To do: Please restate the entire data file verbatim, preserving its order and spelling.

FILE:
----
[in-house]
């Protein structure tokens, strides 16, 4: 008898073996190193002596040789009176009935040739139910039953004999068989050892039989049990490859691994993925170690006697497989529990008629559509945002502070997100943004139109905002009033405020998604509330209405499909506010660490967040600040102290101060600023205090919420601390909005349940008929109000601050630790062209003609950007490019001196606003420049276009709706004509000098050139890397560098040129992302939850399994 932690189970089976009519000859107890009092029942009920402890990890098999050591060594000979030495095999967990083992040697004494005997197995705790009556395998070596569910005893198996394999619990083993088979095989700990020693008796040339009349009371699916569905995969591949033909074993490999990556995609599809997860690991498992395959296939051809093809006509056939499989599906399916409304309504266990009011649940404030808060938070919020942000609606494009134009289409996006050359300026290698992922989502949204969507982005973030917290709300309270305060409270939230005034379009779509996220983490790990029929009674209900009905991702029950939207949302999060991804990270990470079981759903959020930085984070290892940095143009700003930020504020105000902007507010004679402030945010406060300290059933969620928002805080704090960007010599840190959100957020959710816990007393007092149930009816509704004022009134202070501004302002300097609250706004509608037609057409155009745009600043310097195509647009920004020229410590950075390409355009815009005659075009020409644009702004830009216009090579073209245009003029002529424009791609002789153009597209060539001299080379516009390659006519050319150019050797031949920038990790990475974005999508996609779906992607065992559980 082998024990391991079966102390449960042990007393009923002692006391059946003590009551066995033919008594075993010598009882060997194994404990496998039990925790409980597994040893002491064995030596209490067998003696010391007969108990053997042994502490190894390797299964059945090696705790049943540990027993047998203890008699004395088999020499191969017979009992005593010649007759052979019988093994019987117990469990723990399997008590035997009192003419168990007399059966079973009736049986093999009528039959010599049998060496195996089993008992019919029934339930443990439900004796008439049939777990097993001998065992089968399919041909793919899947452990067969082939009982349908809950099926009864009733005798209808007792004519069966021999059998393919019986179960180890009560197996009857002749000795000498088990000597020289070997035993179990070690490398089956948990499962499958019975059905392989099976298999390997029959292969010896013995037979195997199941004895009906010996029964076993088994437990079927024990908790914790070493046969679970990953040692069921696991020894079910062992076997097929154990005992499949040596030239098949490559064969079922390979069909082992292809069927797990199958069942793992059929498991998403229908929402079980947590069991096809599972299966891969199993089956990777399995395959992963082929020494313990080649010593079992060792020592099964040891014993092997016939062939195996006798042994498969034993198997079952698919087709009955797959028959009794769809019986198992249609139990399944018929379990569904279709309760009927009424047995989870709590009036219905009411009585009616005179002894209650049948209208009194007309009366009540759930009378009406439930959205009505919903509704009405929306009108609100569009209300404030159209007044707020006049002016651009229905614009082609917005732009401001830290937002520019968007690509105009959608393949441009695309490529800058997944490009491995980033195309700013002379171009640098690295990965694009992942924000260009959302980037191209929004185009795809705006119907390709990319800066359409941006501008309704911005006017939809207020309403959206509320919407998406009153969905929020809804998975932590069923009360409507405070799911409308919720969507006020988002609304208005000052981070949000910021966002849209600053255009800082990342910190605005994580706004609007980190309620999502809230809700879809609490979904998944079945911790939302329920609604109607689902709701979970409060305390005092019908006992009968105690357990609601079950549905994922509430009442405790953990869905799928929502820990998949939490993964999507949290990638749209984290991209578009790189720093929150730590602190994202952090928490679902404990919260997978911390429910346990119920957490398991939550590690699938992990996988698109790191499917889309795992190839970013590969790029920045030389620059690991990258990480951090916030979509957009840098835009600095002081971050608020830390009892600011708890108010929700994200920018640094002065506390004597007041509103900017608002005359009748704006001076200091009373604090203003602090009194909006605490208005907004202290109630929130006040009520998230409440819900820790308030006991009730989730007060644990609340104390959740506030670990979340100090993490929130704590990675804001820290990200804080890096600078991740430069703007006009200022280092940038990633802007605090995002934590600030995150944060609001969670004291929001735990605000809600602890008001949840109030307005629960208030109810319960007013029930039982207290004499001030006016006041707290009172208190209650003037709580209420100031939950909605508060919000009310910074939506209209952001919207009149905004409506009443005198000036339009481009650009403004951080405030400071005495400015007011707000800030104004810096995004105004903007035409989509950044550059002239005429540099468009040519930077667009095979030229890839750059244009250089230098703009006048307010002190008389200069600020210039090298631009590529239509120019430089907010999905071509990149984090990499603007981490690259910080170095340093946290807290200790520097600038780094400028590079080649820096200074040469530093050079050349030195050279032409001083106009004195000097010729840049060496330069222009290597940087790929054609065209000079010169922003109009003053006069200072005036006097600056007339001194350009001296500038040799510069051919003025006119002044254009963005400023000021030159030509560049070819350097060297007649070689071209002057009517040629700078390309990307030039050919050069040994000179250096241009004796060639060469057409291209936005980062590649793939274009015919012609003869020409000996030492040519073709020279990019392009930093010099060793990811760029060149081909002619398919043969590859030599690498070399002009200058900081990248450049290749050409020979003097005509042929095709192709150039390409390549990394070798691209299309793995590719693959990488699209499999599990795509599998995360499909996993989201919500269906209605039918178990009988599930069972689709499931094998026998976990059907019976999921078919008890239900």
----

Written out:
[in-house]
């Protein structure tokens, strides 16, 4: 008898073996190193002596040789009176009935040739139910039953004999068989050892039989049990490859691994993925170690006697497989529990008629559509945002502070997100943004139109905002009033405020998604509330209405499909506010660490967040600040102290101060600023205090919420601390909005349940008929109000601050630790062209003609950007490019001196606003420049276009709706004509000098050139890397560098040129992302939850399994 932690189970089976009519000859107890009092029942009920402890990890098999050591060594000979030495095999967990083992040697004494005997197995705790009556395998070596569910005893198996394999619990083993088979095989700990020693008796040339009349009371699916569905995969591949033909074993490999990556995609599809997860690991498992395959296939051809093809006509056939499989599906399916409304309504266990009011649940404030808060938070919020942000609606494009134009289409996006050359300026290698992922989502949204969507982005973030917290709300309270305060409270939230005034379009779509996220983490790990029929009674209900009905991702029950939207949302999060991804990270990470079981759903959020930085984070290892940095143009700003930020504020105000902007507010004679402030945010406060300290059933969620928002805080704090960007010599840190959100957020959710816990007393007092149930009816509704004022009134202070501004302002300097609250706004509608037609057409155009745009600043310097195509647009920004020229410590950075390409355009815009005659075009020409644009702004830009216009090579073209245009003029002529424009791609002789153009597209060539001299080379516009390659006519050319150019050797031949920038990790990475974005999508996609779906992607065992559980 082998024990391991079966102390449960042990007393009923002692006391059946003590009551066995033919008594075993010598009882060997194994404990496998039990925790409980597994040893002491064995030596209490067998003696010391007969108990053997042994502490190894390797299964059945090696705790049943540990027993047998203890008699004395088999020499191969017979009992005593010649007759052979019988093994019987117990469990723990399997008590035997009192003419168990007399059966079973009736049986093999009528039959010599049998060496195996089993008992019919029934339930443990439900004796008439049939777990097993001998065992089968399919041909793919899947452990067969082939009982349908809950099926009864009733005798209808007792004519069966021999059998393919019986179960180890009560197996009857002749000795000498088990000597020289070997035993179990070690490398089956948990499962499958019975059905392989099976298999390997029959292969010896013995037979195997199941004895009906010996029964076993088994437990079927024990908790914790070493046969679970990953040692069921696991020894079910062992076997097929154990005992499949040596030239098949490559064969079922390979069909082992292809069927797990199958069942793992059929498991998403229908929402079980947590069991096809599972299966891969199993089956990777399995395959992963082929020494313990080649010593079992060792020592099964040891014993092997016939062939195996006798042994498969034993198997079952698919087709009955797959028959009794769809019986198992249609139990399944018929379990569904279709309760009927009424047995989870709590009036219905009411009585009616005179002894209650049948209208009194007309009366009540759930009378009406439930959205009505919903509704009405929306009108609100569009209300404030159209007044707020006049002016651009229905614009082609917005732009401001830290937002520019968007690509105009959608393949441009695309490529800058997944490009491995980033195309700013002379171009640098690295990965694009992942924000260009959302980037191209929004185009795809705006119907390709990319800066359409941006501008309704911005006017939809207020309403959206509320919407998406009153969905929020809804998975932590069923009360409507405070799911409308919720969507006020988002609304208005000052981070949000910021966002849209600053255009800082990342910190605005994580706004609007980190309620999502809230809700879809609490979904998944079945911790939302329920609604109607689902709701979970409060305390005092019908006992009968105690357990609601079950549905994922509430009442405790953990869905799928929502820990998949939490993964999507949290990638749209984290991209578009790189720093929150730590602190994202952090928490679902404990919260997978911390429910346990119920957490398991939550590690699938992990996988698109790191499917889309795992190839970013590969790029920045030389620059690991990258990480951090916030979509957009840098835009600095002081971050608020830390009892600011708890108010929700994200920018640094002065506390004597007041509103900017608002005359009748704006001076200091009373604090203003602090009194909006605490208005907004202290109630929130006040009520998230409440819900820790308030006991009730989730007060644990609340104390959740506030670990979340100090993490929130704590990675804001820290990200804080890096600078991740430069703007006009200022280092940038990633802007605090995002934590600030995150944060609001969670004291929001735990605000809600602890008001949840109030307005629960208030109810319960007013029930039982207290004499001030006016006041707290009172208190209650003037709580209420100031939950909605508060919000009310910074939506209209952001919207009149905004409506009443005198000036339009481009650009403004951080405030400071005495400015007011707000800030104004810096995004105004903007035409989509950044550059002239005429540099468009040519930077667009095979030229890839750059244009250089230098703009006048307010002190008389200069600020210039090298631009590529239509120019430089907010999905071509990149984090990499603007981490690259910080170095340093946290807290200790520097600038780094400028590079080649820096200074040469530093050079050349030195050279032409001083106009004195000097010729840049060496330069222009290597940087790929054609065209000079010169922003109009003053006069200072005036006097600056007339001194350009001296500038040799510069051919003025006119002044254009963005400023000021030159030509560049070819350097060297007649070689071209002057009517040629700078390309990307030039050919050069040994000179250096241009004796060639060469057409291209936005980062590649793939274009015919012609003869020409000996030492040519073709020279990019392009930093010099060793990811760029060149081909002619398919043969590859030599690498070399002009200058900081990248450049290749050409020979003097005509042929095709192709150039390409390549990394070798691209299309793995590719693959990488699209499999599990795509599998995360499909996993989201919500269906209605039918178990009988599930069972689709499931094998026998976990059907019976999921078919008890239900």